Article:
Today’s digital environment has changed the role of the public library and pushed its traditional mission beyond just building collections to creating community on a larger scale.
When a recent community survey in Ohio asked library patrons to give five words describing the library of their youth and then five words to describe a public library 20 years from now, the change in language was startling. While the library was nostalgically described with words such as “books,” “research,” “reading” and “quiet,” the language of the future was “technology,” “community,” “access” and “information.”
Recent studies show that more Americans than ever are turning to their public libraries for a diverse range of technology resources and training essential to full participation in the nation’s economy. Nowhere is this more evident than at the West Chicago Public Library District, which provides a vital community link to the Internet, technology and information. By providing free access to computers and Internet services to those who could not otherwise access these resources, the Library is helping to bridge the digital divide – the gap between the “haves” and “have nots” in the digital age.
Community access has become an important component of public library service. Many resources and services today are increasingly available only online, leaving people without access or the knowledge to use computers at a considerable disadvantage. The West Chicago Library helps to bridge the access gap by providing patrons with computers and Internet access, as well as Wi-Fi service.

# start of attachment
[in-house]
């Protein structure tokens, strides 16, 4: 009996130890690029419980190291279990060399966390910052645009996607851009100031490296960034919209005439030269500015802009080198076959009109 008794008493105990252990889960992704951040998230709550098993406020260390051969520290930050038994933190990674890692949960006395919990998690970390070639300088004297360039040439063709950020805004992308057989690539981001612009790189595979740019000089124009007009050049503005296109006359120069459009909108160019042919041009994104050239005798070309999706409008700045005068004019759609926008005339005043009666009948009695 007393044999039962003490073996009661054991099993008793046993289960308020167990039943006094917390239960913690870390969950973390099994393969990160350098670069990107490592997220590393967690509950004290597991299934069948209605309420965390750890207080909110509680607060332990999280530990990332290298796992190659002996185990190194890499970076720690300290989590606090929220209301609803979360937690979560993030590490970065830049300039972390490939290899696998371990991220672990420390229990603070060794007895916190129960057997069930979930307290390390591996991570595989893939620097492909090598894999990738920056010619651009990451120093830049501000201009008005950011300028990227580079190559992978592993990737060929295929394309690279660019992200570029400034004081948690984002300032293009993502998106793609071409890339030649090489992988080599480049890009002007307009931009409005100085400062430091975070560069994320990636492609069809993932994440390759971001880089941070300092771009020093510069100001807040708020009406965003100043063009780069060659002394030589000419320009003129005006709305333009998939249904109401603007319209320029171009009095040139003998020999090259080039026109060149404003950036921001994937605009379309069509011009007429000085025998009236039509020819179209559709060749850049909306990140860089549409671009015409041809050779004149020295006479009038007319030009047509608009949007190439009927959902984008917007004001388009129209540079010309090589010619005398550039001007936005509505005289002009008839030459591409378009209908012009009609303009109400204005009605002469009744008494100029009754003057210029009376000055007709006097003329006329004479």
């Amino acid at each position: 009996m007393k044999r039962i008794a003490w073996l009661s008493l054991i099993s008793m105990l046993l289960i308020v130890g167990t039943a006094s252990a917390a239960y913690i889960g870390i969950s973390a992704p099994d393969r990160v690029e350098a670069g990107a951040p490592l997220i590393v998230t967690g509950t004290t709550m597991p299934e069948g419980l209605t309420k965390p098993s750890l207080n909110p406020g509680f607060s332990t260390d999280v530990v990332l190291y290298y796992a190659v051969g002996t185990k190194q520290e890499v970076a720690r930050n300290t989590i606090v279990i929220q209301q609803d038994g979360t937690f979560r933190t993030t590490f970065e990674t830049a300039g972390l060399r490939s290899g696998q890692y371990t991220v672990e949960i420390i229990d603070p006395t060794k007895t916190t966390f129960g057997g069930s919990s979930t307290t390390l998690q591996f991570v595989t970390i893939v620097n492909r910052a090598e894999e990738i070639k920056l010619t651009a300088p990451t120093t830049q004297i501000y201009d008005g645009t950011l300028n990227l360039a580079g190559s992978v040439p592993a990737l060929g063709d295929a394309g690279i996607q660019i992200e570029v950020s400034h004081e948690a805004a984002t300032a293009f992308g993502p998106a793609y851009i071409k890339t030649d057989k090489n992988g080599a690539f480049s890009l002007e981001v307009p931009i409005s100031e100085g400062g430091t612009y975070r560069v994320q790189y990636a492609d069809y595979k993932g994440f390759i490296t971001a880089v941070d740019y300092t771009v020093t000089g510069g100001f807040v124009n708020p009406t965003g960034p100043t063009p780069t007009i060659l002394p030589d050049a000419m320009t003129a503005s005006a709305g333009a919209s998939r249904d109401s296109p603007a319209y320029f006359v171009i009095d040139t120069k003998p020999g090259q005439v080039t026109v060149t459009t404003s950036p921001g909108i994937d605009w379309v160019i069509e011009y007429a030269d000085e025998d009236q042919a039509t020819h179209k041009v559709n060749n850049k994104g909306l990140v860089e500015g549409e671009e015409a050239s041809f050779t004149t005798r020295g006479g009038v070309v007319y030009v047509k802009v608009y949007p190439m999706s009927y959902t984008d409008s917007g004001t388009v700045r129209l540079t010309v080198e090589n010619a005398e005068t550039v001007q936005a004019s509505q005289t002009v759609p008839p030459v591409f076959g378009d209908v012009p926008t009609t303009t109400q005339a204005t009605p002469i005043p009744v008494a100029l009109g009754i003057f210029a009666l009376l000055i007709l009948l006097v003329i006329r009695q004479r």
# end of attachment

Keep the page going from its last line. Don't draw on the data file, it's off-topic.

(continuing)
Teaching basic computer skills has become another key public library service requirement, as information technology skills have become essential for developing both job skills and social interactions. In the past year, thanks to a generous donation from the Library Foundation, a mobile training lab of 10 computers makes it possible for the library to offer instruction in basic computer use and software. These formal computer training classes add to the variety of patron technology training opportunities already in place, including information point-of-use assistance, online training materials and one-on-one sessions by appointment.
The West Chicago Public Library District strives to enrich the lives of patrons in our diverse community by embracing its role in bridging the digital divide. The generous support of the Library Foundation enables us to continue to expand services and innovate practices to serve the community’s needs.
Shelley Campbell is the public relations specialist for the West Chicago Public Library District